Submission fees could pave way to open-access future
Defray scholarly journals' peer-review costs with per-paper charge, study advises. Paul Jump writes
Major journals could move to an open-access model if they charged a fee for every paper submitted to them, a study has suggested.
Most open-access journals are currently funded solely via charges to the authors of papers accepted for publication.
However, high-profile journals such as Science and Nature do not offer open-access options on the grounds that their high rejection rates would force them to impose prohibitively high charges in order to cover the cost of administering peer review.
But a new report commissioned by Knowledge Exchange, the European association of organisations committed to open access, says that a better business model for journals that reject more than 70 per cent of submitted articles would be to combine charges for accepted papers - known as article-processing charges - with submission fees.
The study, Submission Fees: A Tool in the Transition to Open Access?, says that for such journals, the combined cost of processing charges plus submission fees would allow the charges to be set at a substantially lower level, while also allowing publishers to increase and diversify their revenue.
Submission fees "would most likely limit author acceptance" if they were not offset by processing charges, it says.
The report concedes that while there is interest among publishers in introducing submission fees, they are concerned about higher administration costs and lower submission rates to journals.
Their reluctance is exacerbated by a perception that the benefits of submission charges, such as encouraging authors to submit only high-quality papers, largely accrue to the system as a whole rather than to publishers or authors.
Graham Taylor, director of educational, academic and professional publishing at the Publishers Association, said fees were "not the answer".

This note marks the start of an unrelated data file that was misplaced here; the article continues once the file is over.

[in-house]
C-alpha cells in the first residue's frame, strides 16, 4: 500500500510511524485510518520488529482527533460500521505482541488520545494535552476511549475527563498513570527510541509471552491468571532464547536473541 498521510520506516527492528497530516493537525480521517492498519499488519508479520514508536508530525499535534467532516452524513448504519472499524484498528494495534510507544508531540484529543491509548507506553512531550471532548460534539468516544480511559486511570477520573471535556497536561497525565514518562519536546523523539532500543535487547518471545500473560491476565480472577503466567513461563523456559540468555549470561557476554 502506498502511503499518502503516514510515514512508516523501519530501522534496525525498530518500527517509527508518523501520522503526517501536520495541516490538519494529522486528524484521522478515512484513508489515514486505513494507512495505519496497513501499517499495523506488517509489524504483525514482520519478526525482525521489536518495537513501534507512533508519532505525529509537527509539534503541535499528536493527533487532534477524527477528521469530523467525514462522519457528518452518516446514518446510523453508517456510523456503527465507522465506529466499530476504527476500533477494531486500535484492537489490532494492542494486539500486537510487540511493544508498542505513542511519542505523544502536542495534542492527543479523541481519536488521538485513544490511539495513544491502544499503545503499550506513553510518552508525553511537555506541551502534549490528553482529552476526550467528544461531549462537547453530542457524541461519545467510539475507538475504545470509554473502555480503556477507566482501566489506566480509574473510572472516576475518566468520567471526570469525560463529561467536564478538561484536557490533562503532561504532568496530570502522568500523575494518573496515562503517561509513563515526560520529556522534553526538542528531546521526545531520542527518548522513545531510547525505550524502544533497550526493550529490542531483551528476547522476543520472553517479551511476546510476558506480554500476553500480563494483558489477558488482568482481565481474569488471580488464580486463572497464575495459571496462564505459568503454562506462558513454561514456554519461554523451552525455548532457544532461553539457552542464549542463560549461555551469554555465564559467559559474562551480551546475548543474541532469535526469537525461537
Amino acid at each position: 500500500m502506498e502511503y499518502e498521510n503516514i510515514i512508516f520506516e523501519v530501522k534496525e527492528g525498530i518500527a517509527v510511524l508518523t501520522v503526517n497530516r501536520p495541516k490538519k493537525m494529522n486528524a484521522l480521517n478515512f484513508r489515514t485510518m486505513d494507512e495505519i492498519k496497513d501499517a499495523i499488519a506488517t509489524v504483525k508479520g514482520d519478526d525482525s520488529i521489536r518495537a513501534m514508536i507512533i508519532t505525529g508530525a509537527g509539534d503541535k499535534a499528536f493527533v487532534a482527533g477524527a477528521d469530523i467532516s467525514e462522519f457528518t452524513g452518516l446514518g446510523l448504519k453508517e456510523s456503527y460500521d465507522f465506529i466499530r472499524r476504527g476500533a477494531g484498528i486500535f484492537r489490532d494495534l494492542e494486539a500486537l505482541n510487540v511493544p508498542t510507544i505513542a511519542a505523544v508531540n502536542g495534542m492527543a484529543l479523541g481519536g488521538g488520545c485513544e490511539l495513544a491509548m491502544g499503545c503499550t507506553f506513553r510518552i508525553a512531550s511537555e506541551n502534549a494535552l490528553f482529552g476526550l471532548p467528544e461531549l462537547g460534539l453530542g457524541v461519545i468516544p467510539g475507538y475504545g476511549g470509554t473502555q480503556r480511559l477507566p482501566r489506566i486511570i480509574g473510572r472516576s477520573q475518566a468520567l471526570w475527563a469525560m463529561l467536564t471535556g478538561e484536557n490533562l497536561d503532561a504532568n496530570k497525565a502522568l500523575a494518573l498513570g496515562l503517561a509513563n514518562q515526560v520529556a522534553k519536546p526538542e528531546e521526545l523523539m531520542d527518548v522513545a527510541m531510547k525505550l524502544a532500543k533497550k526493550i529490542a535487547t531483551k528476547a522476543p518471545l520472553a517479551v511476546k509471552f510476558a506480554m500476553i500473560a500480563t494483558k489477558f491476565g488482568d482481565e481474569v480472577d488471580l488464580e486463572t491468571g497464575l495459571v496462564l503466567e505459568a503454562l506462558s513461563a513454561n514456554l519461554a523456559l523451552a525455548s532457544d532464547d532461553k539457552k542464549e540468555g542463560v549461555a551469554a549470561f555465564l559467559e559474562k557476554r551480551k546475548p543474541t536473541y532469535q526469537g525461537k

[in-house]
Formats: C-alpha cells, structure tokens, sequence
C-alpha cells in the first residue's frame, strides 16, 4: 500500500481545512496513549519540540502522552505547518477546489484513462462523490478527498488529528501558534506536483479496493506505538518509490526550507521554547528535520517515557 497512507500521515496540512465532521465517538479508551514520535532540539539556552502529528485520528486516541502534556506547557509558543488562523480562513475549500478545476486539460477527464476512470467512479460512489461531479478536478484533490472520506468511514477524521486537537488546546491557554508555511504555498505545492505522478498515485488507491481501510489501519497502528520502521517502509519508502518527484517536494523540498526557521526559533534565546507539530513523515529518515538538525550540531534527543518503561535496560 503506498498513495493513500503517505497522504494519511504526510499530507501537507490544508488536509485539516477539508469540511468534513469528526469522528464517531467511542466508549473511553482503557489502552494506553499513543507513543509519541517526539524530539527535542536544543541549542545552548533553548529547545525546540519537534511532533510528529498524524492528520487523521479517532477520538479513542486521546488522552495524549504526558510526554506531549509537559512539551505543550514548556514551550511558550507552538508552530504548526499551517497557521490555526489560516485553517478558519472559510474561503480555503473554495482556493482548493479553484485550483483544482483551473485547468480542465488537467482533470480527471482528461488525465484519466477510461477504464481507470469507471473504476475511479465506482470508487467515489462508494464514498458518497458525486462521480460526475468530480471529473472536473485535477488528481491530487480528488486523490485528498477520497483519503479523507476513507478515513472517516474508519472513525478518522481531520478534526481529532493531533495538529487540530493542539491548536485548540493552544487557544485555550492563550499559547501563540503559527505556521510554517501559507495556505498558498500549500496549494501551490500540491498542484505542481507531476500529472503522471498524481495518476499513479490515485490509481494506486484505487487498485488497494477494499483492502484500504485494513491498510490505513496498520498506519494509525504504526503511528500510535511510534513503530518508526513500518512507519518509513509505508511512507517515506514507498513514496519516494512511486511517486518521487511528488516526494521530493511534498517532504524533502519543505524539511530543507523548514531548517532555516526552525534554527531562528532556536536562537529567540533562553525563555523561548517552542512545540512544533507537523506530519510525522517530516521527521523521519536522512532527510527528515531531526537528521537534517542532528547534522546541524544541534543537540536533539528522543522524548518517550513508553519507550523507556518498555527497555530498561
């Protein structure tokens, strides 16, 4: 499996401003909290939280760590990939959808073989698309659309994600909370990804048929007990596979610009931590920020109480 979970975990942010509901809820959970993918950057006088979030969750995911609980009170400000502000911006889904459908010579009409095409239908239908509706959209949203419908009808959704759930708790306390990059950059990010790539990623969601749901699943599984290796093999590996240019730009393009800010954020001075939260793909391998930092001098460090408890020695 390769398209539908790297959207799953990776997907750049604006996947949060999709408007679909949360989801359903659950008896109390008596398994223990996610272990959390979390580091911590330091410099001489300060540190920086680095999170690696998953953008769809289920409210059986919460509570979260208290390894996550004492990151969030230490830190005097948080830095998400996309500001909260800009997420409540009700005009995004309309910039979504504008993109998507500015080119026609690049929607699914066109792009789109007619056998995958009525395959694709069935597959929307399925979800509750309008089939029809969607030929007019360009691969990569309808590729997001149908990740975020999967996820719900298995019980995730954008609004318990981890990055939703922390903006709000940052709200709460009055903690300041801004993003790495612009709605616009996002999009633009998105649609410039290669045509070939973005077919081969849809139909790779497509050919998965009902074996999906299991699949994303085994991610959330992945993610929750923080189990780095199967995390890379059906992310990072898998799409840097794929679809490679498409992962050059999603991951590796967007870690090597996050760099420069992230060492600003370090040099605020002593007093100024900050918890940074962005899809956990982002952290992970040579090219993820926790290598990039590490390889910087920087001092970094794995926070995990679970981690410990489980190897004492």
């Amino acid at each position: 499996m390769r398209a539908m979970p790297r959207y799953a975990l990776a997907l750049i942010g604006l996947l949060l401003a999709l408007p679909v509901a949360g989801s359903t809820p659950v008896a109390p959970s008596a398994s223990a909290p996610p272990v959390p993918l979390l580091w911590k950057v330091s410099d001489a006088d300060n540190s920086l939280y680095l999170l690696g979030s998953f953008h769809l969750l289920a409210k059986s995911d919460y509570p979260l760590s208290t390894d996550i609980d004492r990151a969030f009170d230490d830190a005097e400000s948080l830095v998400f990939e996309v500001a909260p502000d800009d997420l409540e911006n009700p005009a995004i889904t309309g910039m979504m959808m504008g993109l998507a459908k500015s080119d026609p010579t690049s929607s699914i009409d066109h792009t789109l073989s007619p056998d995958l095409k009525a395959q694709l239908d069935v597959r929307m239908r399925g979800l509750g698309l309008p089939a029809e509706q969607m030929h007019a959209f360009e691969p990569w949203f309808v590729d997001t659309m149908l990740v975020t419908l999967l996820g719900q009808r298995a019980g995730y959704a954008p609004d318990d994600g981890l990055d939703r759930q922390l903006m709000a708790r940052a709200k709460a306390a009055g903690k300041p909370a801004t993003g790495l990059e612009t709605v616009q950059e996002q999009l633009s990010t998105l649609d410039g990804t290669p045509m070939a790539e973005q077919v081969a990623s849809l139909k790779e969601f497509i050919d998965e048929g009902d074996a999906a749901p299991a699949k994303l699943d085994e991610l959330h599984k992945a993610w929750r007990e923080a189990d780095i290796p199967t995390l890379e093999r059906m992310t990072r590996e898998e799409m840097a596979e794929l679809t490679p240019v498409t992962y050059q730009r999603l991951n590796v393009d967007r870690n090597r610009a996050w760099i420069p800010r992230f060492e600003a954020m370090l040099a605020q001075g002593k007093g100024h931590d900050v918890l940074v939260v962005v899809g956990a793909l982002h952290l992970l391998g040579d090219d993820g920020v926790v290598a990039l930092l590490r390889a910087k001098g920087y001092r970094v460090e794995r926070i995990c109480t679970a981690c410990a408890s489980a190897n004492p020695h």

"To put up barriers to submission is bound to result in negative perceptions and competitive disadvantage unless the whole sector moves together," he added.
A spokeswoman for Nature echoed the concerns, but said it was "listening to the community on this one and will continue to keep the issue under review".
The report suggests that further research should be conducted on authors' willingness to pay submission charges, while funders and institutions should make clear their willingness to cover such fees.
Robert Kiley, head of digital services at the Wellcome Trust, said that the charity - an advocate of open access - would cover submission charges and had been calling for their combination with processing charges for several years.
The study notes that existing open-access publishers have not bought into the model.
A spokesman for the publisher BioMed Central told THE that it had "not found it necessary to look at submission fees", even for journals with high rejection rates.
"For those we often offer to consider rejected authors for publication in another journal with a lower rejection rate," he said.